Laggy rMBP

Discussion in 'MacBook Pro' started by ggonzaga07, Dec 3, 2014.

  1. ggonzaga07 macrumors newbie

    Joined:
    Aug 25, 2013
    #1
    I have a Macbook Pro Retina 13" which I bought around November of last year with these specs:
    Haswell i5 @ 2.40 GHz
    8GB RAM
    256 GB SSD
    After its 1 year anniversary I have noticed a decrease of performance which has been bothering me a bit, it isn't something that is making my computer worthless but it bothers me from time to time. Do you think I might have a virus?
    I don't really have many programs running. For example, right now I have Safari, Messages, Powerpoint and CCleaner running. CCleaner is only running because I'm scanning through the computer to clean system logs etc.
    I have VirtualBox with I think 2 Windows OS's running but I never use them. They occupy a good amount of GB in my system, like 20 GB total. I'll delete them but I think that its not it.
     
  2. GGJstudios macrumors Westmere

    GGJstudios

    Joined:
    May 16, 2008
    #2
    If you're having performance issues, this may help:
    No, since there are no OS X viruses in the wild. Macs are not immune to malware, but no true viruses exist in the wild that can run on Mac OS X, and there never have been any since it was released over 12 years ago. The only malware in the wild that can affect Mac OS X is a handful of trojans, which can be easily avoided by practicing safe computing (see below). 3rd party antivirus apps are not necessary to keep a Mac malware-free, as long as a user practices safe computing, as described in the following link.
    Read the What security steps should I take? section of the Mac Virus/Malware FAQ for tips on practicing safe computing.
    You don't need "cleaner" or "maintenance" apps to keep your Mac running well, and some of these apps can do more harm than good. Most only remove files/folders or unused languages or architectures, which does nothing more than free up some drive space, with the risk of deleting something important in the process.
    These apps will not make your Mac run faster or more efficiently, since having stuff stored on a drive does not impact performance, unless you're running out of drive space. In fact, deleting some caches can hurt performance, rather than help it, since more system resources are used and performance suffers while each cache is being rebuilt.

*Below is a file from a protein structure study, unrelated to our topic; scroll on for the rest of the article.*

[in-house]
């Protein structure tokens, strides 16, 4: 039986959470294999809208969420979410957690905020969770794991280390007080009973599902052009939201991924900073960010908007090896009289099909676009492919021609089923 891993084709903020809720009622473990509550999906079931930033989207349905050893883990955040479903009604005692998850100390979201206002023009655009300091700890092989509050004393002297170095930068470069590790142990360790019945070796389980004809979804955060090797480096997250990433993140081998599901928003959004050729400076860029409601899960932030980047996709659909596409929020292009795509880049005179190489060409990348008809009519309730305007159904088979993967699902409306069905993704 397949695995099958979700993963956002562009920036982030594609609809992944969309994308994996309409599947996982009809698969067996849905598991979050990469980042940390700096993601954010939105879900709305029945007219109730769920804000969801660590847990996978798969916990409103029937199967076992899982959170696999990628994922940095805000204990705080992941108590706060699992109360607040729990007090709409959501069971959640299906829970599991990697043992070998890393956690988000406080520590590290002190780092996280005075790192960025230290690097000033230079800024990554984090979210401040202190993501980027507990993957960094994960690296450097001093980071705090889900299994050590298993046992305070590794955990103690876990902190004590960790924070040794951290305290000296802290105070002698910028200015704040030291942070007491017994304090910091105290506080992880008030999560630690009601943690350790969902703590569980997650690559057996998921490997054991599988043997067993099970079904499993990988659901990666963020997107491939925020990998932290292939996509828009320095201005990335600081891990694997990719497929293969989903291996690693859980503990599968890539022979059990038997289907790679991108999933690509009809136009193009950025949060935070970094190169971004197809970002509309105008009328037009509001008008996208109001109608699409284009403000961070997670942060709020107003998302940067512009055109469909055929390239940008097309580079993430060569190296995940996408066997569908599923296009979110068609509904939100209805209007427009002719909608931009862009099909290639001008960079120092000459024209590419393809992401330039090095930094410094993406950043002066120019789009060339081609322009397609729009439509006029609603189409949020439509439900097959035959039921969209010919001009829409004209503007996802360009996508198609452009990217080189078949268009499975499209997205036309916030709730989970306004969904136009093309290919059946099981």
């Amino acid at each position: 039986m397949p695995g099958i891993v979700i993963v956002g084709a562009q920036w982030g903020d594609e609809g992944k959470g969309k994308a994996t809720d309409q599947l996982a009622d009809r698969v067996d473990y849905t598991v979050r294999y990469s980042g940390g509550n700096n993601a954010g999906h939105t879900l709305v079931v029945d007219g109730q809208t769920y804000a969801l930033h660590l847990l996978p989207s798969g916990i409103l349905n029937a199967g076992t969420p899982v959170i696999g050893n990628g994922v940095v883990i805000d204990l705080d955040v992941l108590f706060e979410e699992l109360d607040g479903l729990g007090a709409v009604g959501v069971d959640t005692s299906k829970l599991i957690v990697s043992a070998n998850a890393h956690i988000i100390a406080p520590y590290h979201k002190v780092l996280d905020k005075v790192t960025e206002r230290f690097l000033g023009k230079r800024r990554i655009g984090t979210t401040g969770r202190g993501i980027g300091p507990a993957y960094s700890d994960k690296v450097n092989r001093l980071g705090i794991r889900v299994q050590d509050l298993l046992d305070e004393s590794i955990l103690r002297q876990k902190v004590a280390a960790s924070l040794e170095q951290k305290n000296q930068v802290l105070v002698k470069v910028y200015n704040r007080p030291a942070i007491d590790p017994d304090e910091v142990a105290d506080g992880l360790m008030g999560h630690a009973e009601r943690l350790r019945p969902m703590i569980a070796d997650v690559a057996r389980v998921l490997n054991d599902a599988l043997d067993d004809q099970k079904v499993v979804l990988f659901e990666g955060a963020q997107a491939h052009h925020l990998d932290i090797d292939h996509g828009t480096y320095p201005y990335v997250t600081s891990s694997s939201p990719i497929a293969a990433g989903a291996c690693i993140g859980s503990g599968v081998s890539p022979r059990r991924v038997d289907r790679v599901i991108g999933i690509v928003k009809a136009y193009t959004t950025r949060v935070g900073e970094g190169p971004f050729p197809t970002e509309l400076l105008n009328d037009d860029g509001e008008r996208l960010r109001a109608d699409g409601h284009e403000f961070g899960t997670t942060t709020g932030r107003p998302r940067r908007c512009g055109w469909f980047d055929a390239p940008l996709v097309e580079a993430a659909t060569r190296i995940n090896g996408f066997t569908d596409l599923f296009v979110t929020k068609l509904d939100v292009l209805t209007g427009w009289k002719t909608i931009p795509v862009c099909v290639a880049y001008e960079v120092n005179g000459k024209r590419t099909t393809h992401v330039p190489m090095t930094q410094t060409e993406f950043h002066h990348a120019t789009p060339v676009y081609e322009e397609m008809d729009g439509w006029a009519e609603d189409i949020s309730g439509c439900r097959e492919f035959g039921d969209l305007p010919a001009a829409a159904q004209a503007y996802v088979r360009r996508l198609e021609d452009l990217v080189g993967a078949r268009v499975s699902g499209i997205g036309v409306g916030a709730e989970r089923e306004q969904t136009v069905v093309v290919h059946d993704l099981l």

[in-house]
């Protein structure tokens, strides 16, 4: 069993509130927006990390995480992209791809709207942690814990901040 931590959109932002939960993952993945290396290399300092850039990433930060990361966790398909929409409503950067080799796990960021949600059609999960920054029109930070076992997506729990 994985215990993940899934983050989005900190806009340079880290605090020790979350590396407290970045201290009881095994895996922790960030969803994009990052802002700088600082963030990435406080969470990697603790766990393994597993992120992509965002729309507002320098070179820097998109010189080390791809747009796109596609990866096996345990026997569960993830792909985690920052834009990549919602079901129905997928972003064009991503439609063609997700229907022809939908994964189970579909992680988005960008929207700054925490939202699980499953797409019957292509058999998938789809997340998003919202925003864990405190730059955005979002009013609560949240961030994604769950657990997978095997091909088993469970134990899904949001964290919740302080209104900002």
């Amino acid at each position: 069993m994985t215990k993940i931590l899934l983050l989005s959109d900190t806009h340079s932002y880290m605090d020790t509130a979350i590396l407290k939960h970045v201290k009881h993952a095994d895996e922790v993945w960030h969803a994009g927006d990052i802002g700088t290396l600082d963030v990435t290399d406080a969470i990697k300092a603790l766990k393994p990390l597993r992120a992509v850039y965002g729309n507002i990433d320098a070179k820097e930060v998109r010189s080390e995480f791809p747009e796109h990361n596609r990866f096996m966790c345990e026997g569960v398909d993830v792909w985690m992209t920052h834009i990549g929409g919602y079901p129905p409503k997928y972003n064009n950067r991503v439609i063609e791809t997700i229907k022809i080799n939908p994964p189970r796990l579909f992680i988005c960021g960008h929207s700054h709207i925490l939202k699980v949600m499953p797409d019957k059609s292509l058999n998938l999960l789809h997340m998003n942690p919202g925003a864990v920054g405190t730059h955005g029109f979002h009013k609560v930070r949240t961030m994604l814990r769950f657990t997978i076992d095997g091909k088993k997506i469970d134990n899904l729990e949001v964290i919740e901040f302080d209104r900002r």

Many of these tasks should only be done selectively to troubleshoot specific problems, not en masse as routine maintenance. OS X does a good job of taking care of itself, without the need for 3rd party software. Among other things, it has its own maintenance scripts that run silently in the background on a daily, weekly and monthly basis, without user intervention.
     
  3. crawler1975 macrumors regular

    crawler1975

    Joined:
    Mar 22, 2011
    #3

    I suspect it's Ccleaner that may be the issue. The reason I said so is that, I have installed Ccleaner in a Windows machine (yes I know it's not OS X) and since then it slowed to a crawl - deleted it and sure enough it was back to normal. Now, I have not installed it on my rMBP - wary of having the same fate as my windows after install..AS I've said, it's all a hunch :)
     
  4. JoelTheSuperior macrumors 6502

    JoelTheSuperior

    Joined:
    Feb 10, 2014
    Location:
    London, UK
    #4
    Whilst OS X is fairly secure, what you say about OS X not having viruses is simply not true. You can get some useful information on OS X malware here:
    [http://www.eset.com/int/mac-malware-facts/.

    With that said, common sense is easily the best protection against infections on any operating system, at least when it comes to running and installing software - security vulnerabilities are another matter entirely.
     
  5. GGJstudios macrumors Westmere

    GGJstudios

    Joined:
    May 16, 2008
    #5
    Yes, it is absolutely true. To disprove that fact, name just one OS X virus that exists in the wild.
    You can get a sales pitch there, since that's a company that wants you to use their product. There are more unbiased sources of malware information than an antivirus software company.
     

Share This Page